Festival goal: music, food, less trash Aug. 4-6

Volunteer for the Zero Waste Crew and get a free one-day pass

Volunteers who work a four-hour shift as part of the Zero Waste Crew at Salmonfest 2017 will get free admission to the festival for that day, plus a green tie-dye t-shirt to keep. Photo courtesy of Salmonfest

Festival goers eyes will be on all four stages Aug. 4-6, as Salmonfest 2017 gets underway at the Kenai Peninsula Fairgrounds in Soldotna, but behind the scenes there will be an equal focus on zero waste.

Cook Inletkeeper, ReGroup and the Kachemak Bay Conservation Society are teaming up this year with a goal of decreasing the impact of all things trash at the three day gathering that attracts several thousand people to the fairgrounds annually.

The spotlight will be on well-known musical acts, including Jewel, Railroad Earth, Rusted Root, Rising Appalachia, California Honeydrops, Great American Taxi and more, including some top Alaska bands, including Ray Troll and the Ratfish Wranglers.

Also on tap will be special brews, a variety of food and arts and crafts booths.

To festival organizers, keeping waste at a minimum is of equal importance.

“From the start, we’ve taken a lot of steps to reduce waste at the festival,” said Jim Stearns, Salmonfest producer. “The reusable cups in the beer gardens are not only collectable, but they help reduce the need for thousands and thousands of single-use cups during the event.”

Advertisement

This year Salmonfest plans to take trash reduction to a new level.

In place of trashcans, there will be Zero Waste Stations, pairing recycling and compost bins with every trashcan. Each one will be staffed by one of the all-volunteer Zero Waste Crew to help festivalgoers know where to toss compostable food scraps, paper plates, recyclable water bottles and aluminum cans.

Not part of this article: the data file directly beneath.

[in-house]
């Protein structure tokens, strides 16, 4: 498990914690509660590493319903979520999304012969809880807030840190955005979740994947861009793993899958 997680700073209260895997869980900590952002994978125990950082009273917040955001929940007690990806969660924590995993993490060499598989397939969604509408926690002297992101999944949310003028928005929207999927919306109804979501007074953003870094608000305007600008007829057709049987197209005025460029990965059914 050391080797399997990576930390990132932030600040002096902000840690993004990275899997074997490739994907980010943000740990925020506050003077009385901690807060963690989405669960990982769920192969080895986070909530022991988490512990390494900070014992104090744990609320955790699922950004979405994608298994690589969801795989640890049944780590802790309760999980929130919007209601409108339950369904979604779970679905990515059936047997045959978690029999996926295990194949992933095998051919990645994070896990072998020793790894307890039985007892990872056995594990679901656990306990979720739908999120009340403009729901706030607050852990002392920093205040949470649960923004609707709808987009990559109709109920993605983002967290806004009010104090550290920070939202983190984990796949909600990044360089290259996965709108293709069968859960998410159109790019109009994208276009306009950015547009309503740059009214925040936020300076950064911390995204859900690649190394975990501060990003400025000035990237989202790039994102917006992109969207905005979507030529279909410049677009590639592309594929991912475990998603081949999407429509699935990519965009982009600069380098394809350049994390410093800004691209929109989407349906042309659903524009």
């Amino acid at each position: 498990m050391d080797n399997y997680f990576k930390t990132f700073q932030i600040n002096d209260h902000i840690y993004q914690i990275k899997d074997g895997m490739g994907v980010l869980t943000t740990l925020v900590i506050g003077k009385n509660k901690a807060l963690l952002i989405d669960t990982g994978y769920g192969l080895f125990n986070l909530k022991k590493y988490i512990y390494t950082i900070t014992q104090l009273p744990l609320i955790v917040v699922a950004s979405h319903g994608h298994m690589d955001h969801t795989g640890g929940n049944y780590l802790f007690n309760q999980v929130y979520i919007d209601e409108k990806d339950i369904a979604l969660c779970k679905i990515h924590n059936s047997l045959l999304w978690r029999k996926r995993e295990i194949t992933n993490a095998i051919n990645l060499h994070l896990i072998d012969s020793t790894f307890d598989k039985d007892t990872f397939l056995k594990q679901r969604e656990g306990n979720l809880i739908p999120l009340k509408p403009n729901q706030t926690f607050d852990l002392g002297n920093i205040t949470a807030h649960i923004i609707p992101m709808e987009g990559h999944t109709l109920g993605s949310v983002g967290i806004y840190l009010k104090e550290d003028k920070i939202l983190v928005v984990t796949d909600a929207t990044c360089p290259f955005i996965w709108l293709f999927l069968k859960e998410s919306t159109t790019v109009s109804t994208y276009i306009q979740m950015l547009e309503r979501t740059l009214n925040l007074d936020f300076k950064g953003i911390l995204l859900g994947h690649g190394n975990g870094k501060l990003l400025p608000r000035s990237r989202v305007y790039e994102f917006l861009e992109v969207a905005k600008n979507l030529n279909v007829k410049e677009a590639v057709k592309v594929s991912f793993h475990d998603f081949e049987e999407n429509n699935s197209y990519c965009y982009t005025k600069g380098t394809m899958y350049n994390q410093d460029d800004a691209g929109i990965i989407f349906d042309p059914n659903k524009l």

“There’s always been some recycling available at the festival, but this year we want to make it really obvious and easy,” said Carly Wier, director for Cook Inletkeeper,

“and since so much of our waste stream is made up of biodegradable, compostable material, we think we can reduce the amount of trash going to the landfill by more than 50 percent this year.”

Plastics and aluminum will be recycled through the Kenai Peninsula Borough’s existing recycling program. Compostable materials will go into soil amendment at Matti’s Farm in Kenai.

Volunteers who work a four-hour shift get free admission to the festival for that day and a green tie-dye Zero Waste Crew t-shirt to keep.

To volunteer on the Zero Waste Crew, contact Natalia at [email protected], or call 1-907-235-4068 ext. 20.

Salmonfest benefits The Kachemak Bay Conservation Society, a Homer-based non-profit whose goal is to educate the public and protect and promote Alaska’s fisheries habitat. Cook Inletkeeper is also an active supporter of the event.

Get tickets now, plus the line-up of musicians on all four stages, at Salmonfestalaska.org or via Salmonfest on Facebook.

Advertisement